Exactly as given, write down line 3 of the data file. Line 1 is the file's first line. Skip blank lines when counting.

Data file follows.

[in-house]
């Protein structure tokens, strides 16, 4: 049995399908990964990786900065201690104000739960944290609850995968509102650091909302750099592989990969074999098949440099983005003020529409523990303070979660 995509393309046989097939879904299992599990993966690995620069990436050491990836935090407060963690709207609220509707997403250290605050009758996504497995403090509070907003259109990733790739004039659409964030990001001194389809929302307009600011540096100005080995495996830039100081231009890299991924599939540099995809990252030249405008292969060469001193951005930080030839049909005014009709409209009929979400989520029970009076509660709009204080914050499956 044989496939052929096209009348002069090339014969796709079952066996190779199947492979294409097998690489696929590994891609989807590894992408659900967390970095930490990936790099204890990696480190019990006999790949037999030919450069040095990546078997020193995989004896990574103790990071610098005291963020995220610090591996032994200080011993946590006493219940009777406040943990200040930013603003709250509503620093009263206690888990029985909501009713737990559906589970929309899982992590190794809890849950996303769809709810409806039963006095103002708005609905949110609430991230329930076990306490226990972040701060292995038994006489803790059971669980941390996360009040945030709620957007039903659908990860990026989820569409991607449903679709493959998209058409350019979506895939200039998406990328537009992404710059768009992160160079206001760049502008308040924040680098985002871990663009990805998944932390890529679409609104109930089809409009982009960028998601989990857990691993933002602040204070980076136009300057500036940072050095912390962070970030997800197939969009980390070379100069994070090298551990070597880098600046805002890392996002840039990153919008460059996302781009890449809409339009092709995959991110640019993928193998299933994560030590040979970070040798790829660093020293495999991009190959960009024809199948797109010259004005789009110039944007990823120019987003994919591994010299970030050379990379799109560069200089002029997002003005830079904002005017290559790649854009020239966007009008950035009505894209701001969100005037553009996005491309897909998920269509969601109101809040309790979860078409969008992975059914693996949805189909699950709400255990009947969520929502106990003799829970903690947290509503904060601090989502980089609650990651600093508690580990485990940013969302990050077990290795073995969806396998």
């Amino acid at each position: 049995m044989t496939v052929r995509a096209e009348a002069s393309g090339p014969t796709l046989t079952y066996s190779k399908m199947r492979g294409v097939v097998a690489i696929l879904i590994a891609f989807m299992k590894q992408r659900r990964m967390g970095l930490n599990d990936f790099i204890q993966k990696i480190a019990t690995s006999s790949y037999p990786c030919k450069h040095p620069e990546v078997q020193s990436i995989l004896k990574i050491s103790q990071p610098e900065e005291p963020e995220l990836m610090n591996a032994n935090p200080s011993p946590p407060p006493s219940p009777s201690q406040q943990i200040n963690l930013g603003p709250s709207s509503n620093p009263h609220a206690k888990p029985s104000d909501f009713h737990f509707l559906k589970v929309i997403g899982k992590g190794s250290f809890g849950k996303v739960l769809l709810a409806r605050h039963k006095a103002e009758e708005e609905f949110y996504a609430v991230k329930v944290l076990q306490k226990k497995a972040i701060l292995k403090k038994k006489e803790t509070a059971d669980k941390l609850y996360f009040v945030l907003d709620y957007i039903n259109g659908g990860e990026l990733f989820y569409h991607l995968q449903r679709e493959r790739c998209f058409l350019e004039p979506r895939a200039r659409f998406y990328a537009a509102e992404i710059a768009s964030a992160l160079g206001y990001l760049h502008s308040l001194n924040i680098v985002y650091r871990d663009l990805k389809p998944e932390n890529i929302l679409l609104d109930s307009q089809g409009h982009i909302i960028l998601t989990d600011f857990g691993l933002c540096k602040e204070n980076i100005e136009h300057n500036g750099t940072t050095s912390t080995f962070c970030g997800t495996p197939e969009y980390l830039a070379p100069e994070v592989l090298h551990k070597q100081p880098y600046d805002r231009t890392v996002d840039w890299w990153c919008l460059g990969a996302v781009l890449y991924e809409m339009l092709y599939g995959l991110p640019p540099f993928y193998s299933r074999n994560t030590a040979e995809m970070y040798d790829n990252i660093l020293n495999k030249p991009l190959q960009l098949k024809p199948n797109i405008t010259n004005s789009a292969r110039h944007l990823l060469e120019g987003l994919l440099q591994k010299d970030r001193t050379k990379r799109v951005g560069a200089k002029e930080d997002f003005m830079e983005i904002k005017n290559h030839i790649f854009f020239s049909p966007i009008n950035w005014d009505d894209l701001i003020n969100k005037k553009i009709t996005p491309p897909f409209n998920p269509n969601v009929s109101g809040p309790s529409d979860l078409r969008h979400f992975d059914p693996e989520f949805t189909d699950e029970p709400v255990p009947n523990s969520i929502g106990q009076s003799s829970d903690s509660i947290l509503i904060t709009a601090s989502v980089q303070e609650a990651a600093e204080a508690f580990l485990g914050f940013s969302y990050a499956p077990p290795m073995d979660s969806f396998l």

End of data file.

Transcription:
């Amino acid at each position: 049995m044989t496939v052929r995509a096209e009348a002069s393309g090339p014969t796709l046989t079952y066996s190779k399908m199947r492979g294409v097939v097998a690489i696929l879904i590994a891609f989807m299992k590894q992408r659900r990964m967390g970095l930490n599990d990936f790099i204890q993966k990696i480190a019990t690995s006999s790949y037999p990786c030919k450069h040095p620069e990546v078997q020193s990436i995989l004896k990574i050491s103790q990071p610098e900065e005291p963020e995220l990836m610090n591996a032994n935090p200080s011993p946590p407060p006493s219940p009777s201690q406040q943990i200040n963690l930013g603003p709250s709207s509503n620093p009263h609220a206690k888990p029985s104000d909501f009713h737990f509707l559906k589970v929309i997403g899982k992590g190794s250290f809890g849950k996303v739960l769809l709810a409806r605050h039963k006095a103002e009758e708005e609905f949110y996504a609430v991230k329930v944290l076990q306490k226990k497995a972040i701060l292995k403090k038994k006489e803790t509070a059971d669980k941390l609850y996360f009040v945030l907003d709620y957007i039903n259109g659908g990860e990026l990733f989820y569409h991607l995968q449903r679709e493959r790739c998209f058409l350019e004039p979506r895939a200039r659409f998406y990328a537009a509102e992404i710059a768009s964030a992160l160079g206001y990001l760049h502008s308040l001194n924040i680098v985002y650091r871990d663009l990805k389809p998944e932390n890529i929302l679409l609104d109930s307009q089809g409009h982009i909302i960028l998601t989990d600011f857990g691993l933002c540096k602040e204070n980076i100005e136009h300057n500036g750099t940072t050095s912390t080995f962070c970030g997800t495996p197939e969009y980390l830039a070379p100069e994070v592989l090298h551990k070597q100081p880098y600046d805002r231009t890392v996002d840039w890299w990153c919008l460059g990969a996302v781009l890449y991924e809409m339009l092709y599939g995959l991110p640019p540099f993928y193998s299933r074999n994560t030590a040979e995809m970070y040798d790829n990252i660093l020293n495999k030249p991009l190959q960009l098949k024809p199948n797109i405008t010259n004005s789009a292969r110039h944007l990823l060469e120019g987003l994919l440099q591994k010299d970030r001193t050379k990379r799109v951005g560069a200089k002029e930080d997002f003005m830079e983005i904002k005017n290559h030839i790649f854009f020239s049909p966007i009008n950035w005014d009505d894209l701001i003020n969100k005037k553009i009709t996005p491309p897909f409209n998920p269509n969601v009929s109101g809040p309790s529409d979860l078409r969008h979400f992975d059914p693996e989520f949805t189909d699950e029970p709400v255990p009947n523990s969520i929502g106990q009076s003799s829970d903690s509660i947290l509503i904060t709009a601090s989502v980089q303070e609650a990651a600093e204080a508690f580990l485990g914050f940013s969302y990050a499956p077990p290795m073995d979660s969806f396998l």